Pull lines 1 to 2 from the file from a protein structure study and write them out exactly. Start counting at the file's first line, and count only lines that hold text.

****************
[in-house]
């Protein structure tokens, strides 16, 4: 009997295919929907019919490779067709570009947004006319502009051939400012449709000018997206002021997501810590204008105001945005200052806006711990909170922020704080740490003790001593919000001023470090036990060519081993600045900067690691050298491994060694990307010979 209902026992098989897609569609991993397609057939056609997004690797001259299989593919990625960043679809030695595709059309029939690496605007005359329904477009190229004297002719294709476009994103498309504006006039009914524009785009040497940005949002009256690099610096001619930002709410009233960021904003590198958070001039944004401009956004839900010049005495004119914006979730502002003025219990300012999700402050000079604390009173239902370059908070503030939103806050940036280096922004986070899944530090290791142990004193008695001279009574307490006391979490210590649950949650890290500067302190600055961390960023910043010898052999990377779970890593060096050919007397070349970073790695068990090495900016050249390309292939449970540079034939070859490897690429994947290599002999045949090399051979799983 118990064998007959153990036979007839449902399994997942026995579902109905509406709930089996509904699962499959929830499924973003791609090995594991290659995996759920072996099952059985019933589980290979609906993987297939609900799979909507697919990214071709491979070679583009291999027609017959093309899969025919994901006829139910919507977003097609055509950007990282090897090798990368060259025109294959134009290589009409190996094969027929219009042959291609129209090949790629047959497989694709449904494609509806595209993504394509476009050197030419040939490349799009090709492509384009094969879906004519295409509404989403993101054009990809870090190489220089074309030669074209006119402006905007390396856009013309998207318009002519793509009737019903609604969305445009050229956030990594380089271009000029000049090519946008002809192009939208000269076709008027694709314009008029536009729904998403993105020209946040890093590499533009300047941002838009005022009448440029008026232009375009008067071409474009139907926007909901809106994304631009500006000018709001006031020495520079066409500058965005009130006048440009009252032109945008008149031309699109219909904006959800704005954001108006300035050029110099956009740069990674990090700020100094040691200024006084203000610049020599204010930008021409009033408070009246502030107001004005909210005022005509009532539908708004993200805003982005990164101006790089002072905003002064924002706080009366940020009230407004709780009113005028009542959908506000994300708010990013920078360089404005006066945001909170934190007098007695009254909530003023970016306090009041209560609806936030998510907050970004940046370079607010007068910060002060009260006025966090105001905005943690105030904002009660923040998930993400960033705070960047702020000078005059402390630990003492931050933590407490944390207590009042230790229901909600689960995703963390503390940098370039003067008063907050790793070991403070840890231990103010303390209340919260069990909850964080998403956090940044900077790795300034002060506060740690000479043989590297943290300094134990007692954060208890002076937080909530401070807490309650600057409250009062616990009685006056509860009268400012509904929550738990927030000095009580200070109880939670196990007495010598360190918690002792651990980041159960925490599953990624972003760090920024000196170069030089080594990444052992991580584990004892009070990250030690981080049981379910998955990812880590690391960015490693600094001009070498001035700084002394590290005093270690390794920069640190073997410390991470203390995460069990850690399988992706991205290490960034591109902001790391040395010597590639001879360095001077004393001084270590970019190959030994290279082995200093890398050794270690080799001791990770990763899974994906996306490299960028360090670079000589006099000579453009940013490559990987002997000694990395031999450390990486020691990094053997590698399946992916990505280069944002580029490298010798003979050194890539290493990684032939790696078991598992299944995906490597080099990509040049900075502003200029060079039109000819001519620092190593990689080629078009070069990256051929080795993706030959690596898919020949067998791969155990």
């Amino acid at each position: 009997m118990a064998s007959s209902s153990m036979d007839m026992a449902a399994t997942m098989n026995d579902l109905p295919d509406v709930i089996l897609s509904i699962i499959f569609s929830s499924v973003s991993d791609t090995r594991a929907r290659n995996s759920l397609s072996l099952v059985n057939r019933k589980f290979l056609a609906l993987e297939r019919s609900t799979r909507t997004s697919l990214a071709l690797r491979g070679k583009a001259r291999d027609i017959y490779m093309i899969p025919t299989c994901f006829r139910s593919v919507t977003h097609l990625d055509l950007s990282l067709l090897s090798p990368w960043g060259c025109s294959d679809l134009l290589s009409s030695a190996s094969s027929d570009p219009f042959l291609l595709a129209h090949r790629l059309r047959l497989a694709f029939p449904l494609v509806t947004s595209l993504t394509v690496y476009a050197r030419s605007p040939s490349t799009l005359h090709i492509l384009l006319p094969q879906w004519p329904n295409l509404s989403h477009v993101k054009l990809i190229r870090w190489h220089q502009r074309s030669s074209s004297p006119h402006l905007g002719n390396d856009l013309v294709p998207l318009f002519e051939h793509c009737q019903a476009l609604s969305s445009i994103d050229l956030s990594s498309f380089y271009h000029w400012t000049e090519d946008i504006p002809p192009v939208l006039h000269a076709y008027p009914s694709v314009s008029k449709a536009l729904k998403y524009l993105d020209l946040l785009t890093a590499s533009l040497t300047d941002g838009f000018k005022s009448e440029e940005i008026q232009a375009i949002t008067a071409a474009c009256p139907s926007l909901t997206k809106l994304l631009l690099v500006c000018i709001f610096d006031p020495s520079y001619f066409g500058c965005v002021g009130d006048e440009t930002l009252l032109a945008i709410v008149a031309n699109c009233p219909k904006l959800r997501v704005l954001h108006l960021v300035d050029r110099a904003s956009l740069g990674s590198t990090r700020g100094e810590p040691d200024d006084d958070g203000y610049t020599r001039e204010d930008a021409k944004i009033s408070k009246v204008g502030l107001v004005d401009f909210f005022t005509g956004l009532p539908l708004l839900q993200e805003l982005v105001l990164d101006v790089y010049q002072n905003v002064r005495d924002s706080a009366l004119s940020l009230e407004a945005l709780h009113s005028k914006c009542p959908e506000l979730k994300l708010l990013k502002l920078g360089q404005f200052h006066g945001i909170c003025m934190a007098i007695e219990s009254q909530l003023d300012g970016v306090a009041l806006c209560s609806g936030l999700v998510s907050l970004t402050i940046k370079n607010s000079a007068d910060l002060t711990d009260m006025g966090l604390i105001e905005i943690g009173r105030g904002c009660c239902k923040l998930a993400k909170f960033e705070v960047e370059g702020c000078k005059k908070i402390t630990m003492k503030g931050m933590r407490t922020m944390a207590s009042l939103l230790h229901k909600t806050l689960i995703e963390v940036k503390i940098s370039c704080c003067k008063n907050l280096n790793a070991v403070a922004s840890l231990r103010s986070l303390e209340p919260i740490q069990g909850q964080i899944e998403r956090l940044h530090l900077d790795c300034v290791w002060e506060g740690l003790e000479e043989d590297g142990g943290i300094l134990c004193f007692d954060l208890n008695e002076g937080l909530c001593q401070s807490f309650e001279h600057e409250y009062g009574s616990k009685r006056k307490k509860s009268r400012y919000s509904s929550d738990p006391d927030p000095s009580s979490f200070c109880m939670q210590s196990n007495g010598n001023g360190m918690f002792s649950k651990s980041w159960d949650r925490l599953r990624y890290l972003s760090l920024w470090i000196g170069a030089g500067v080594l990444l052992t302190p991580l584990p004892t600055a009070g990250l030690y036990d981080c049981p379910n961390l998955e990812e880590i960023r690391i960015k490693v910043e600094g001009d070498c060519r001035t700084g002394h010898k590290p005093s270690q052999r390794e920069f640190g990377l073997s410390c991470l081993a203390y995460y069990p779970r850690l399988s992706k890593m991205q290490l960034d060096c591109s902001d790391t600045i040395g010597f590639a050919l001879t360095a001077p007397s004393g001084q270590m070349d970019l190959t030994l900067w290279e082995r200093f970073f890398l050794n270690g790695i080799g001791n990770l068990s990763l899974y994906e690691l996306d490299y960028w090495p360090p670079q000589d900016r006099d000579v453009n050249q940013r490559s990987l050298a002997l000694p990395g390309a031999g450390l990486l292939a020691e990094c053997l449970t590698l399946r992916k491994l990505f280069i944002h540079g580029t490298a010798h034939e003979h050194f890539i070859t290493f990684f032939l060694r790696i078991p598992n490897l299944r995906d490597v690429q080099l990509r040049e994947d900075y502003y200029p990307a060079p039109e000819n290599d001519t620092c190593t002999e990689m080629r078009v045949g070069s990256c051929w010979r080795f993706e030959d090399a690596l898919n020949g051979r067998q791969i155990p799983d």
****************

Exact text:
[in-house]
């Protein structure tokens, strides 16, 4: 009997295919929907019919490779067709570009947004006319502009051939400012449709000018997206002021997501810590204008105001945005200052806006711990909170922020704080740490003790001593919000001023470090036990060519081993600045900067690691050298491994060694990307010979 209902026992098989897609569609991993397609057939056609997004690797001259299989593919990625960043679809030695595709059309029939690496605007005359329904477009190229004297002719294709476009994103498309504006006039009914524009785009040497940005949002009256690099610096001619930002709410009233960021904003590198958070001039944004401009956004839900010049005495004119914006979730502002003025219990300012999700402050000079604390009173239902370059908070503030939103806050940036280096922004986070899944530090290791142990004193008695001279009574307490006391979490210590649950949650890290500067302190600055961390960023910043010898052999990377779970890593060096050919007397070349970073790695068990090495900016050249390309292939449970540079034939070859490897690429994947290599002999045949090399051979799983 118990064998007959153990036979007839449902399994997942026995579902109905509406709930089996509904699962499959929830499924973003791609090995594991290659995996759920072996099952059985019933589980290979609906993987297939609900799979909507697919990214071709491979070679583009291999027609017959093309899969025919994901006829139910919507977003097609055509950007990282090897090798990368060259025109294959134009290589009409190996094969027929219009042959291609129209090949790629047959497989694709449904494609509806595209993504394509476009050197030419040939490349799009090709492509384009094969879906004519295409509404989403993101054009990809870090190489220089074309030669074209006119402006905007390396856009013309998207318009002519793509009737019903609604969305445009050229956030990594380089271009000029000049090519946008002809192009939208000269076709008027694709314009008029536009729904998403993105020209946040890093590499533009300047941002838009005022009448440029008026232009375009008067071409474009139907926007909901809106994304631009500006000018709001006031020495520079066409500058965005009130006048440009009252032109945008008149031309699109219909904006959800704005954001108006300035050029110099956009740069990674990090700020100094040691200024006084203000610049020599204010930008021409009033408070009246502030107001004005909210005022005509009532539908708004993200805003982005990164101006790089002072905003002064924002706080009366940020009230407004709780009113005028009542959908506000994300708010990013920078360089404005006066945001909170934190007098007695009254909530003023970016306090009041209560609806936030998510907050970004940046370079607010007068910060002060009260006025966090105001905005943690105030904002009660923040998930993400960033705070960047702020000078005059402390630990003492931050933590407490944390207590009042230790229901909600689960995703963390503390940098370039003067008063907050790793070991403070840890231990103010303390209340919260069990909850964080998403956090940044900077790795300034002060506060740690000479043989590297943290300094134990007692954060208890002076937080909530401070807490309650600057409250009062616990009685006056509860009268400012509904929550738990927030000095009580200070109880939670196990007495010598360190918690002792651990980041159960925490599953990624972003760090920024000196170069030089080594990444052992991580584990004892009070990250030690981080049981379910998955990812880590690391960015490693600094001009070498001035700084002394590290005093270690390794920069640190073997410390991470203390995460069990850690399988992706991205290490960034591109902001790391040395010597590639001879360095001077004393001084270590970019190959030994290279082995200093890398050794270690080799001791990770990763899974994906996306490299960028360090670079000589006099000579453009940013490559990987002997000694990395031999450390990486020691990094053997590698399946992916990505280069944002580029490298010798003979050194890539290493990684032939790696078991598992299944995906490597080099990509040049900075502003200029060079039109000819001519620092190593990689080629078009070069990256051929080795993706030959690596898919020949067998791969155990």